provider Chef::Provider::Package::Rubygems
action :install

There are also shortcut resources that force a particular package provider to be used. For instance, the Ruby gem example above is the same as saying:

gem_package “cucumber” do
  version “0.9.4”
  action :install

As always, you have the full power of Ruby to handle edge cases, such as the package name to use when installing Apachttpstpd.

package “apache2” do
    case node[‘platform’]
  whecentstosred hathat”,”fedorasussuse”
  when “debian”,”ubuntu”
    package_name “apache2”
  action :install

In the example above, we use a Ruby case statement to look at the node object, which represents the system we are currently configuring. The node object includes all the data discovered by the Ohai application. Ohai sets the platform element to the name of the distribution.

Files, Directories, and Templates

Configuration on Linux and *NIX systems often starts with managing files and directories. Chef provides the file, remote_file, and cookbook_file resources to manage static files and a directory resource for managing directories.


The directory resource lets us create, remove, and manage the permissions on directories. If you need a temporary directory, you can create one as follows:

directory “/tmp/mydirectory” do
  action :create

The owner and group of the directory will be the defaults for the user running the Chef client, usually root. The create action is the default, so that could be rewritten as:

directory “/tmp/mydirectory”

Hot Tip

Using the defaults can make your cookbooks more concise, but make sure they aren’t more confusing for your future self and your team.

In defining your resources, you have the full power of Ruby available to you. For instance, this allows you to loop through entries in an array to build a set of directories.

[“site1”, “site2”, “site3”].each do |dir|
directory “/srv/vhosts/#{dir}” do
mode 0775
owner “root”
group “root”
action :create
recursive true

In the example above, three directories will be created under /srv/vhosts. In this case we used the recursive true property of the directories to ensure that the base directories (/srv and /srv/vhosts) are created if they do not exist.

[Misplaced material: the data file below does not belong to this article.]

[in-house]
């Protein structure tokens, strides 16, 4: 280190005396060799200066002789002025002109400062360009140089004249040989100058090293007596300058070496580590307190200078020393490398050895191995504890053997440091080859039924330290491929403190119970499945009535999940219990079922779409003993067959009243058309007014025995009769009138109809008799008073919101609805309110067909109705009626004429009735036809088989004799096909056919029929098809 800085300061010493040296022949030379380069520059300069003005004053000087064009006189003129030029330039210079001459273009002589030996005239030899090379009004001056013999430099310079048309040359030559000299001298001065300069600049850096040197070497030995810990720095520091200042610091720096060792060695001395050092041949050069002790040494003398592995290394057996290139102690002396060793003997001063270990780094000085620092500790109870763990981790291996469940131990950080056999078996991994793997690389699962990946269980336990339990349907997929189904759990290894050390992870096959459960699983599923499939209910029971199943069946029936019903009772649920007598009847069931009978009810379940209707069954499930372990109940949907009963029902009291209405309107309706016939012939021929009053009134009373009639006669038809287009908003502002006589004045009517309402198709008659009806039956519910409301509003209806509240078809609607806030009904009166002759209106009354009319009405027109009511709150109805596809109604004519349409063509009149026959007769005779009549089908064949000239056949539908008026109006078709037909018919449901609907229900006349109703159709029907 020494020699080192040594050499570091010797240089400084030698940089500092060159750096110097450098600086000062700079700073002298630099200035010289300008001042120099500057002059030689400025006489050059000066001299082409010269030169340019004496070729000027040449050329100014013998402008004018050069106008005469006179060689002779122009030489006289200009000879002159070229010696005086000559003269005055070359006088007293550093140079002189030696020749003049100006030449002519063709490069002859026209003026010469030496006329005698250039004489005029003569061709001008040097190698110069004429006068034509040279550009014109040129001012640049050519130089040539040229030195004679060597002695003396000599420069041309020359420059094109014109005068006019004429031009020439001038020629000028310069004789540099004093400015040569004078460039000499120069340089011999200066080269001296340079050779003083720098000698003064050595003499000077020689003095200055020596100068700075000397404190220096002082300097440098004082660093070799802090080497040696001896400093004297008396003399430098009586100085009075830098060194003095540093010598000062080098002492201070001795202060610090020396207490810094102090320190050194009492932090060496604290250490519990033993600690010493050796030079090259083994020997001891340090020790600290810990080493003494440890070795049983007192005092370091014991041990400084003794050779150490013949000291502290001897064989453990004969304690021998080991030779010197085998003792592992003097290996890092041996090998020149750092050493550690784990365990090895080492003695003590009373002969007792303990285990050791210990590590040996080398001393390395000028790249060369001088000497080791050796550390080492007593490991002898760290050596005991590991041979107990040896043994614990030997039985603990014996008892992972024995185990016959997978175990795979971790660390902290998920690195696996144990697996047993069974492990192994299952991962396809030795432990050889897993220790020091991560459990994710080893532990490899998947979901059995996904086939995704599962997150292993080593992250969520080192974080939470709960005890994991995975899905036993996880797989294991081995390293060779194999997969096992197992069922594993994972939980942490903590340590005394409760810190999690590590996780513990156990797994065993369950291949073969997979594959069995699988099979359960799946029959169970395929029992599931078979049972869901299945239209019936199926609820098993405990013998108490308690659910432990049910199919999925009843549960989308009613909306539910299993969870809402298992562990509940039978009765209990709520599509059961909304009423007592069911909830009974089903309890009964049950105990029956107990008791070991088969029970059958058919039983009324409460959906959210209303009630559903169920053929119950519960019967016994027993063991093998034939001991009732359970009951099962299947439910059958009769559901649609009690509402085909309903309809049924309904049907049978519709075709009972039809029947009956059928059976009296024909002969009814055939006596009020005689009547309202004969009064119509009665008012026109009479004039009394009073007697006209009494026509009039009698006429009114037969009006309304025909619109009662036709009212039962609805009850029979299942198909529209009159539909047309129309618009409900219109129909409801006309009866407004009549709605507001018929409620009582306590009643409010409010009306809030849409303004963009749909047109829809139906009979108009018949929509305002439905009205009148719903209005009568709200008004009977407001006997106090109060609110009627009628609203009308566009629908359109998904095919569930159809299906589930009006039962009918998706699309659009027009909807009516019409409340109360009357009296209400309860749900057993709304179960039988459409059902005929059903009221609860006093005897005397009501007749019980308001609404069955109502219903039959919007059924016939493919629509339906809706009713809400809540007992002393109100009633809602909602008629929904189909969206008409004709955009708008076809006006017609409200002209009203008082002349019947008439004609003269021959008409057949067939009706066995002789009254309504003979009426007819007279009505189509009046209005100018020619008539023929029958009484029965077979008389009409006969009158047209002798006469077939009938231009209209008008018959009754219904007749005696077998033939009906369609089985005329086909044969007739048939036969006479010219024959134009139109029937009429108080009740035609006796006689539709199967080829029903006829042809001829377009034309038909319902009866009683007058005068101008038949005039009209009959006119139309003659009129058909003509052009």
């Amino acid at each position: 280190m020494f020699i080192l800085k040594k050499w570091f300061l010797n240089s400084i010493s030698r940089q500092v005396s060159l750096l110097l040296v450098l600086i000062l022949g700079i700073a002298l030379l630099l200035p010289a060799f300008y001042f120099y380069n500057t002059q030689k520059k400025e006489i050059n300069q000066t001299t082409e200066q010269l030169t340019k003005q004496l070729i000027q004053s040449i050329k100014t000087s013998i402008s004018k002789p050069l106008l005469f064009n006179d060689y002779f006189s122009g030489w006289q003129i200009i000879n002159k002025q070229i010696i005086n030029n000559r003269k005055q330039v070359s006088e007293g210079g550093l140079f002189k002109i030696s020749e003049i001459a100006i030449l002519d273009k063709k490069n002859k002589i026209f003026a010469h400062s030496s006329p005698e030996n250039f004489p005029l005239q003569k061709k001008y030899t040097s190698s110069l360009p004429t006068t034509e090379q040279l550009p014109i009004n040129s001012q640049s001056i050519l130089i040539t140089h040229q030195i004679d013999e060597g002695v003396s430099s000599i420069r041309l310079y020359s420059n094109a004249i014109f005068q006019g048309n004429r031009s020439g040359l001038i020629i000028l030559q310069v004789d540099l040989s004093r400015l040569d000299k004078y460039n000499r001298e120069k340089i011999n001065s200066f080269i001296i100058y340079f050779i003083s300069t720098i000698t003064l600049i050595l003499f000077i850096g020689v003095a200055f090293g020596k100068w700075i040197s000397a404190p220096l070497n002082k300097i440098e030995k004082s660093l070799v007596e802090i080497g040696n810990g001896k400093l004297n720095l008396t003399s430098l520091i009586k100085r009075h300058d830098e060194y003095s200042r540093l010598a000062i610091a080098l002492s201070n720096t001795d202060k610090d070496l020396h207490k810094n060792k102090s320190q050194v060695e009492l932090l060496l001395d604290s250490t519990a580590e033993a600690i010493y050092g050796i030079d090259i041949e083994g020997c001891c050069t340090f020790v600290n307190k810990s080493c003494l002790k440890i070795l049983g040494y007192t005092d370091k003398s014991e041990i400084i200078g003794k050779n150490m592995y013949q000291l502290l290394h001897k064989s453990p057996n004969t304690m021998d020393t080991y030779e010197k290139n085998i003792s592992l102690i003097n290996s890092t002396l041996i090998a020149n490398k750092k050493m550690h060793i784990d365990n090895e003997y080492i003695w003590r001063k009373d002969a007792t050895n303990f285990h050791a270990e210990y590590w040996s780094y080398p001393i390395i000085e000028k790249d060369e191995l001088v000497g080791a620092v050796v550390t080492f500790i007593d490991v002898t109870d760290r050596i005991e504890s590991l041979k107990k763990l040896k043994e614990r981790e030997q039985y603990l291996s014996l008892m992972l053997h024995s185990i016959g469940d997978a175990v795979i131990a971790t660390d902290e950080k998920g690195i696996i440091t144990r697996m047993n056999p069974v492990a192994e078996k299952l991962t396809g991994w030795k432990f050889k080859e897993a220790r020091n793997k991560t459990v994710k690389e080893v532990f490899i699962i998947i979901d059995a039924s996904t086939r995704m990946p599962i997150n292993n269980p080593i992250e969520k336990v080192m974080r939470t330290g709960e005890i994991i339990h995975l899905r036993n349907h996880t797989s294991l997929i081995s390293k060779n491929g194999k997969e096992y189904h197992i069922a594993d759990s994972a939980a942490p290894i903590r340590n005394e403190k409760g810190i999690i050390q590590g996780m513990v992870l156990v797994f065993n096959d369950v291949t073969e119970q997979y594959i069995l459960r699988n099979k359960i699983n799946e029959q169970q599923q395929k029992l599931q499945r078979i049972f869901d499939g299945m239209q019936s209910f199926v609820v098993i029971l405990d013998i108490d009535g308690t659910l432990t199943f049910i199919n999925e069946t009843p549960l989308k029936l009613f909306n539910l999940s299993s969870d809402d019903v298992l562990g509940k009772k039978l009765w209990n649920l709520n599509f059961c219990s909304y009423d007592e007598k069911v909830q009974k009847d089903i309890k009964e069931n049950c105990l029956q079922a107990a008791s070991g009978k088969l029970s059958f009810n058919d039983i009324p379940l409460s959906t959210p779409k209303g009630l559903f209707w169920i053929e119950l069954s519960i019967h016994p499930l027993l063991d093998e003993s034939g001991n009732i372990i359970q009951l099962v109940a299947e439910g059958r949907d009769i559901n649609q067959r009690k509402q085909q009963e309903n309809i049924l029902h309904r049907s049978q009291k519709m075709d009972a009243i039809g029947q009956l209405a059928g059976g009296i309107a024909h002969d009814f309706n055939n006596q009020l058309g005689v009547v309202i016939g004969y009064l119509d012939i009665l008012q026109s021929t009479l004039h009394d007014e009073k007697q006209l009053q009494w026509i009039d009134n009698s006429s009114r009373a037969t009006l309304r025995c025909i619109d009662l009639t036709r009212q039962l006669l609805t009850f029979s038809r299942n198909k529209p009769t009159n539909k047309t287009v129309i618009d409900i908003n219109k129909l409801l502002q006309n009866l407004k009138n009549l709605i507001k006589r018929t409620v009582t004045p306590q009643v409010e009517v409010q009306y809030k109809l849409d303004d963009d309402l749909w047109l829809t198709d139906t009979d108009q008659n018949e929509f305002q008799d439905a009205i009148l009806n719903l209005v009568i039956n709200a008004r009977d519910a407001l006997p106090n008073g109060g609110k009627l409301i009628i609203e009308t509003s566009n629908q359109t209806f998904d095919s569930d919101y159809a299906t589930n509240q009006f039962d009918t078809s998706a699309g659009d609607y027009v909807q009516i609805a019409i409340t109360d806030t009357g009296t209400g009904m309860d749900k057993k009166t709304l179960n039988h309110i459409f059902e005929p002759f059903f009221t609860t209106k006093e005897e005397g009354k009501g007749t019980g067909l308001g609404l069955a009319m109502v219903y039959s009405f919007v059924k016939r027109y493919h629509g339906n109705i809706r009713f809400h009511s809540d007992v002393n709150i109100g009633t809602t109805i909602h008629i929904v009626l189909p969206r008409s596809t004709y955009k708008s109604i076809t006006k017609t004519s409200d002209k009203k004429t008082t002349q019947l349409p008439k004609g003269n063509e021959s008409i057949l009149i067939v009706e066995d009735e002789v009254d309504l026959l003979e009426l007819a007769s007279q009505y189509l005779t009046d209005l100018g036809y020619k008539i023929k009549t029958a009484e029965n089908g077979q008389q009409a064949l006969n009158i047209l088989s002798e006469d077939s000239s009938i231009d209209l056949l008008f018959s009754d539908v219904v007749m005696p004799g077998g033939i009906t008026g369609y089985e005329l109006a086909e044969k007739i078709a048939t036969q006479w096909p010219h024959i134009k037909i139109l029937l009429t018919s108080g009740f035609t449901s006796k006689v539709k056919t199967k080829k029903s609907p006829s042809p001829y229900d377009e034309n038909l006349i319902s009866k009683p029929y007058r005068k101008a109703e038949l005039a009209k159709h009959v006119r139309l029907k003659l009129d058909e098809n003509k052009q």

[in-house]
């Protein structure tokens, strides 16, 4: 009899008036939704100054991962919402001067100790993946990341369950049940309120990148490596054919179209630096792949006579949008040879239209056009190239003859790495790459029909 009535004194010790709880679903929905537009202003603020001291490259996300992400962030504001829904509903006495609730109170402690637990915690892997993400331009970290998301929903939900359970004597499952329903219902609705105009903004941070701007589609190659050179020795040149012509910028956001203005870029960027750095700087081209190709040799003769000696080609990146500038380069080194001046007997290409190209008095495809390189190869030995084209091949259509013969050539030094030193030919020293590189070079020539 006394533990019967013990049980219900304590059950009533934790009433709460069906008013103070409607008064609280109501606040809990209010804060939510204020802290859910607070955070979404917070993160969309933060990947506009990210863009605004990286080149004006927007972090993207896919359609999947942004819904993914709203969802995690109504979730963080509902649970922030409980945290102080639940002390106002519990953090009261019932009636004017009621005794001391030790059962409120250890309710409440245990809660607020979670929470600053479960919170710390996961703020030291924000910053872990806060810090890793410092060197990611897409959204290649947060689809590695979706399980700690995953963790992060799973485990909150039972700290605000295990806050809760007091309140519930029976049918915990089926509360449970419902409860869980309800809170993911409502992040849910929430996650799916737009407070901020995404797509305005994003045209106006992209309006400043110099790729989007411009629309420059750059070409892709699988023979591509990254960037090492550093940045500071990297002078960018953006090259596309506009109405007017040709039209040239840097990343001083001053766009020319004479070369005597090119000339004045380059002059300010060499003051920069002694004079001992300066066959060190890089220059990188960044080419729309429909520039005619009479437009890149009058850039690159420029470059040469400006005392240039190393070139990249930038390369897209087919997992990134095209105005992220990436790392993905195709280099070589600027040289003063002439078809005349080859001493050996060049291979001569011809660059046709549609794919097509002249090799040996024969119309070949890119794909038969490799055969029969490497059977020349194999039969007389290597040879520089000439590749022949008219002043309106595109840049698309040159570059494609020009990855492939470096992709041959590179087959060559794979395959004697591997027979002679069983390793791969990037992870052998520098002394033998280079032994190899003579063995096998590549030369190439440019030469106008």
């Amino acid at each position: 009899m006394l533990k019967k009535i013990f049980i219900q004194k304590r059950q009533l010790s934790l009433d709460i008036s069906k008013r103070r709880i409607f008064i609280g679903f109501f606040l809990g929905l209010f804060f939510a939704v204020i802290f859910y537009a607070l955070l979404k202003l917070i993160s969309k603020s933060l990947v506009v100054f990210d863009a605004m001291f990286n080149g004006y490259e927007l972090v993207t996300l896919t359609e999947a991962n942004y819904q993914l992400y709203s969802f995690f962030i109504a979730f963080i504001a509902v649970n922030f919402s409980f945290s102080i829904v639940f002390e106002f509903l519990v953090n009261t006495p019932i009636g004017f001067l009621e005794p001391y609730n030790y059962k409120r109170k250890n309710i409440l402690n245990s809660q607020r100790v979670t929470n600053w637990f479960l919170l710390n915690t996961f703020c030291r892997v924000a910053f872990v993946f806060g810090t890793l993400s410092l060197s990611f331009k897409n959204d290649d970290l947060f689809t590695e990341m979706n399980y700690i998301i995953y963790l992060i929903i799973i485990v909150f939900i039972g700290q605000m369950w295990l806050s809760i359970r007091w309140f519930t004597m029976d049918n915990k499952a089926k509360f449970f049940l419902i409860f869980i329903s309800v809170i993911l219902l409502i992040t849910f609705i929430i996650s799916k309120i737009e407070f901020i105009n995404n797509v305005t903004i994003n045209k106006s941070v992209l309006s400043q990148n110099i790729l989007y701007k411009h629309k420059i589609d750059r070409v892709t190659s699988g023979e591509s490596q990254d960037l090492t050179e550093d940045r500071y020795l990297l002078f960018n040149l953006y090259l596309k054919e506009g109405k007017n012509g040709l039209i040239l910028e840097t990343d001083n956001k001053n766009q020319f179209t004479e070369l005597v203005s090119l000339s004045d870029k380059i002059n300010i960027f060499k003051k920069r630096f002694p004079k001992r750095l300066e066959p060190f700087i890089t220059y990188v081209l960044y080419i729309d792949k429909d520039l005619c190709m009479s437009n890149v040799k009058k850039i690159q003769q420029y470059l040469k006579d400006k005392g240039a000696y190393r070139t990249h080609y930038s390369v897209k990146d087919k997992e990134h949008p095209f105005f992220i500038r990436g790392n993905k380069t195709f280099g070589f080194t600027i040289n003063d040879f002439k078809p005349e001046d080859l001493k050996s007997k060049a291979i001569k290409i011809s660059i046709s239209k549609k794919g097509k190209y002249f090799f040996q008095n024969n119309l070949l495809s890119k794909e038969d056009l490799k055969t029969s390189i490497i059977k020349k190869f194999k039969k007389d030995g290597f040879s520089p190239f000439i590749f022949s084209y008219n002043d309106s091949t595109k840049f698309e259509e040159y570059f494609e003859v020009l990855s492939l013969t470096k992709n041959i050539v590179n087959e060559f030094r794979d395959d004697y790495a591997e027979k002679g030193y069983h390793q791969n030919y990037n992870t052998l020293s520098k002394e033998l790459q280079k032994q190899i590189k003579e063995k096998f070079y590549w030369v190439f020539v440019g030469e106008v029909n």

The file resource allows you to manage the permissions and ownership of files on the node, with the option to pass content from inside your recipe. To retrieve a file from a URL or the cookbook, use the remote_file or cookbook_file resources respectively.

The parameters for a file are the same as a directory with a couple of exceptions. Files have a touch action that updates the modified time and last accessed time of the file, they don’t have a recursive attribute so the target directory must exist, and they have a backup attribute that defines how many backup versions of the file should be kept if the contents change.

NOTE: Backups are saved to the directory specified by file_backup_path in your client.rb file. This defaults to /var/chef/backup.

file “/etc/nologin” do
backups false
owner “root”
group “root”
mode “0755”
action :create

The resource above creates a file called /etc/banner with the content set to the string provided. It will not back up the file if it changes.

Remote File

The remote_file resource is identical to the file resource, except instead of having a content parameter, remote_file has a source parameter that is the URL of the file to transfer. It also has an optional checksum parameter that, if the managed file’s checksum matches, will prevent Chef from downloading the file an extra time. Chef uses SHA-256 for its checksums, but only the first 5-10 characters of the hash are usually needed to ensure consistency.

Also, the actions on a remote_file are limited to create and create_if_ missing. To delete a file created by remote_file, change it to a standard file resource.

Cookbook File

A cookbook_file resource is largely the same as a remote_file resource, with the exception that files will be retrieved from the files/ directory structure (respecting File Specificity) of the cookbook. An additional cookbook attribute is available to fetch files from cookbooks other than the one you are currently running.

Hot Tip

As a rule, do not store large binaries in Chef. It can handle it, but the side effects (larger database size, slower repository checkouts) make it less desirable than many alternatives such as a package repository,



Chef suppotemptingting text based configuration files using ERB. In its simplest form, Ruby code is wrapped in special brackets.

<% x = “This is Ruby code” %>

Things that are not wrapped in the tags are not parsed as Ruby code. A similar tag is used to put a value into the resulting file.

The value of x is: <%= x %>

Notice the equals sign after the opening tag. ERB will parse the statement included in that tag and replace the tag with the return value.